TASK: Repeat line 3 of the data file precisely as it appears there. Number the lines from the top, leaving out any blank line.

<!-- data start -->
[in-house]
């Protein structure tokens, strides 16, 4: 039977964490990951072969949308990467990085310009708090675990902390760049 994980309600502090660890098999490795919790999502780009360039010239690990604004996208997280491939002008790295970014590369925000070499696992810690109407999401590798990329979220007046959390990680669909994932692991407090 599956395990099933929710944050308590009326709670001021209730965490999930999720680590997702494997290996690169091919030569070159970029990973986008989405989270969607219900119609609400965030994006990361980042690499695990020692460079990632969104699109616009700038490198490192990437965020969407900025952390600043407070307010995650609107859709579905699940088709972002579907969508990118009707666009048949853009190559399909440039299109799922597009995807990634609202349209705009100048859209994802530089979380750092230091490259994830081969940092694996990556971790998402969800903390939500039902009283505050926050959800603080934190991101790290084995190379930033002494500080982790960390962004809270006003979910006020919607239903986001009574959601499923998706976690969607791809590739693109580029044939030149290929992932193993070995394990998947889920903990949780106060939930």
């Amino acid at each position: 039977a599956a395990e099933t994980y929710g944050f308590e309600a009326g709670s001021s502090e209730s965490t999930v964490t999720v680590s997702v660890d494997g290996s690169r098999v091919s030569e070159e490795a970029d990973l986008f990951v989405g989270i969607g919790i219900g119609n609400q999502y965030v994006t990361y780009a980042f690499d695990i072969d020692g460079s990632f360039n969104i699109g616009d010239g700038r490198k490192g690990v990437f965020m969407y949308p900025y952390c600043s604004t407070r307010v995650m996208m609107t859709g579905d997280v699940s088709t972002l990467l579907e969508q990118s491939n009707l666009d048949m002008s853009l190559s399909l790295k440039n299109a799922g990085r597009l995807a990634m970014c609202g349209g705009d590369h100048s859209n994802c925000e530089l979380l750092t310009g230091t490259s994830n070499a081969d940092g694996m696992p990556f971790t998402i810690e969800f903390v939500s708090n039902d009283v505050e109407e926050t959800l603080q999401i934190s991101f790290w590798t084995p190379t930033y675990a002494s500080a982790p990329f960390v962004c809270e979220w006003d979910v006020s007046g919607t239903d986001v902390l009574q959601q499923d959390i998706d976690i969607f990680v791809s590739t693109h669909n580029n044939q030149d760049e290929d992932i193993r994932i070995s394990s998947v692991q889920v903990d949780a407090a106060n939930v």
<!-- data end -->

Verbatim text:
């Amino acid at each position: 039977a599956a395990e099933t994980y929710g944050f308590e309600a009326g709670s001021s502090e209730s965490t999930v964490t999720v680590s997702v660890d494997g290996s690169r098999v091919s030569e070159e490795a970029d990973l986008f990951v989405g989270i969607g919790i219900g119609n609400q999502y965030v994006t990361y780009a980042f690499d695990i072969d020692g460079s990632f360039n969104i699109g616009d010239g700038r490198k490192g690990v990437f965020m969407y949308p900025y952390c600043s604004t407070r307010v995650m996208m609107t859709g579905d997280v699940s088709t972002l990467l579907e969508q990118s491939n009707l666009d048949m002008s853009l190559s399909l790295k440039n299109a799922g990085r597009l995807a990634m970014c609202g349209g705009d590369h100048s859209n994802c925000e530089l979380l750092t310009g230091t490259s994830n070499a081969d940092g694996m696992p990556f971790t998402i810690e969800f903390v939500s708090n039902d009283v505050e109407e926050t959800l603080q999401i934190s991101f790290w590798t084995p190379t930033y675990a002494s500080a982790p990329f960390v962004c809270e979220w006003d979910v006020s007046g919607t239903d986001v902390l009574q959601q499923d959390i998706d976690i969607f990680v791809s590739t693109h669909n580029n044939q030149d760049e290929d992932i193993r994932i070995s394990s998947v692991q889920v903990d949780a407090a106060n939930v």